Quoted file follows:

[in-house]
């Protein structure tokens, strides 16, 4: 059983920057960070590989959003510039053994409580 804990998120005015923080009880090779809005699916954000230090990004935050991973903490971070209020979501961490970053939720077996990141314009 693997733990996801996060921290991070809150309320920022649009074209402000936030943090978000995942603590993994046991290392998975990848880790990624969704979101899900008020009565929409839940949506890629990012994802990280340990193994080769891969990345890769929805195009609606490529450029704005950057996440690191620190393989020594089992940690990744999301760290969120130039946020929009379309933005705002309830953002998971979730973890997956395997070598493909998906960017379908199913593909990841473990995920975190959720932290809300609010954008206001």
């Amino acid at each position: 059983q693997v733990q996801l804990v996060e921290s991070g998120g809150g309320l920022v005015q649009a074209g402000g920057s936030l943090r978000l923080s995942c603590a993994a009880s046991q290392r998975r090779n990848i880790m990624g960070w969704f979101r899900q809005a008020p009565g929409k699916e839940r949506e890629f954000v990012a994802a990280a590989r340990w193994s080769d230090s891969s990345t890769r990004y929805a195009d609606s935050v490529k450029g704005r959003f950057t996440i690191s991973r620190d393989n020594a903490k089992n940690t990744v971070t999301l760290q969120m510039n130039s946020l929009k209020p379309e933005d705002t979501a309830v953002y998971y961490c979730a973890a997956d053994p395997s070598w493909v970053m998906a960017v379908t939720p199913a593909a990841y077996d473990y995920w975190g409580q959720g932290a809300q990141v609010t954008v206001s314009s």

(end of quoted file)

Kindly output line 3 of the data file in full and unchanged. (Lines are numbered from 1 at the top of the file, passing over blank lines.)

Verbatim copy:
């Amino acid at each position: 059983q693997v733990q996801l804990v996060e921290s991070g998120g809150g309320l920022v005015q649009a074209g402000g920057s936030l943090r978000l923080s995942c603590a993994a009880s046991q290392r998975r090779n990848i880790m990624g960070w969704f979101r899900q809005a008020p009565g929409k699916e839940r949506e890629f954000v990012a994802a990280a590989r340990w193994s080769d230090s891969s990345t890769r990004y929805a195009d609606s935050v490529k450029g704005r959003f950057t996440i690191s991973r620190d393989n020594a903490k089992n940690t990744v971070t999301l760290q969120m510039n130039s946020l929009k209020p379309e933005d705002t979501a309830v953002y998971y961490c979730a973890a997956d053994p395997s070598w493909v970053m998906a960017v379908t939720p199913a593909a990841y077996d473990y995920w975190g409580q959720g932290a809300q990141v609010t954008v206001s314009s």